Hollywood has used the idea that some noble girls and women had to wear the “chastity belts” during the Middle Ages to protect their virtue has been used many times in movies, and it’s usually with some kind of comic effect in mind. However, what exactly was a chastity belt, and did they even really exist?
Well, chastity belts were a severe method of fidelity enforcement. A woman would have been prevented from sleeping with someone by wearing the belt, which was, apparently, a worry when knightly husbands left to fight in battles or go on pilgrimage or crusade.
Chastity belts haven’t been mentioned from the vast majority of medieval texts, however.
They appear in a German print by Heinrich Winrich dating from the late 1500s, but the scenario is written in a fictionalized way, and the woman sits on the bed wearing nothing but her chastity belt.
She is seen to be handing a key over to her husband in the illustration. However, his hat has donkey ears, which means that he’s a fool, while another man lurks in a darkened corner, and he is holding a second key.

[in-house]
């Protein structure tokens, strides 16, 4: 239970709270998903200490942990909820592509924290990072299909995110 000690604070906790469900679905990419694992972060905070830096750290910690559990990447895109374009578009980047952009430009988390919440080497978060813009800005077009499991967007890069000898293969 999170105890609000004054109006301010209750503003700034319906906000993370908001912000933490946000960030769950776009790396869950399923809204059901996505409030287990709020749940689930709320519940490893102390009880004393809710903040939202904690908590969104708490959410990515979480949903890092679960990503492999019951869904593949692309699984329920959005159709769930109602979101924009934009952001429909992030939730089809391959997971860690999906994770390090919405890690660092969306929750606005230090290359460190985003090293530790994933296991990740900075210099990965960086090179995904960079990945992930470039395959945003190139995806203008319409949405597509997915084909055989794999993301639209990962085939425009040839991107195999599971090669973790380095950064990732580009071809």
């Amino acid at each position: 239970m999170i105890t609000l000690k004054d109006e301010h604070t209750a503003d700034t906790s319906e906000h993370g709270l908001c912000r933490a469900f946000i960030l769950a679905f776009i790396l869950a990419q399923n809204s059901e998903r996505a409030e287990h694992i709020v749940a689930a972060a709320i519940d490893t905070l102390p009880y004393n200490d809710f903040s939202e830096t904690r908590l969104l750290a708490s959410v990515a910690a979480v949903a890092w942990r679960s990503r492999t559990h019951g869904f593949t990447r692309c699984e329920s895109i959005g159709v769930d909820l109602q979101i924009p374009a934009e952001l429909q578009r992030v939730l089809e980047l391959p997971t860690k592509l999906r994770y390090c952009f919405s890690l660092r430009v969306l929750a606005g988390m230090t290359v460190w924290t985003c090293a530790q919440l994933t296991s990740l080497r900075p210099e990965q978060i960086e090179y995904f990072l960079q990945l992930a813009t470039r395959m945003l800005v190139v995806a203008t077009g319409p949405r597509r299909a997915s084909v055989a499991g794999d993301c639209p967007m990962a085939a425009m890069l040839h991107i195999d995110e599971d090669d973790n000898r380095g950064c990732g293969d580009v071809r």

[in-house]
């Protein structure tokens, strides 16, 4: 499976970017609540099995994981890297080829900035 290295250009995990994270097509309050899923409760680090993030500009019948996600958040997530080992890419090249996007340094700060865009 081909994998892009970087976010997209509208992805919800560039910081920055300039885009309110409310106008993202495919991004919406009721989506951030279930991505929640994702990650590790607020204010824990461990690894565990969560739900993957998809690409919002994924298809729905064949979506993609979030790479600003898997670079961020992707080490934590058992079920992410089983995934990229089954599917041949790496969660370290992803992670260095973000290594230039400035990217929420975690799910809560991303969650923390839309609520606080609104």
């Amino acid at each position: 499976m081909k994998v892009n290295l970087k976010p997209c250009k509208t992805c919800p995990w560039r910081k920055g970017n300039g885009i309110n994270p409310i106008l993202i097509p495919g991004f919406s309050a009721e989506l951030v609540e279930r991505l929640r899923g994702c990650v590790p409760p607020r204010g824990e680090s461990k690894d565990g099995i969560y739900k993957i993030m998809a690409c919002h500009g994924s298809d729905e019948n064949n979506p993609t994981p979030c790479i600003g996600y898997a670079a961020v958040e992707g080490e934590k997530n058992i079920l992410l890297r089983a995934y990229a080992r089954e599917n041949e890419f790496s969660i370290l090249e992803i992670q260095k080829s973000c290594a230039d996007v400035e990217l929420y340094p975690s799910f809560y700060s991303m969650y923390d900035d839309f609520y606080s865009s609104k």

Chastity belts have also been mentioned in another piece written by a German, Konrad Kyeser, in 1405. The document contains detailed designs for armor, catapults, tools of war, and devices for torturing.
The belt, however, once again appears to be a joke and an instrument of satire.
Albrecht Classen is an expert in this area and he wrote a piece in 2007 called The Medieval Chastity Belt: a Myth-Making Process. Classen writes that no author of sermon literature or penitentiary texts, or any legal writer has ever mentioned the chastity belt – probably because the basic idea behind it defies the basic needs of the human body.
According to Classen, the idea behind the chastity belt comes from male fear, and every drawing and illustration where a chastity belt is mentioned also features a lover who has a second key hiding in the background – which means that no one took the idea seriously.
Classen adds that depictions of women in chastity belts are always done tongue-in-cheek, and even though there’s a bunch of literary representation, there are very few historical references to a man trying to put a chastity belt on his wife. Therefore, any reference to the belts is either satirical or allegorical.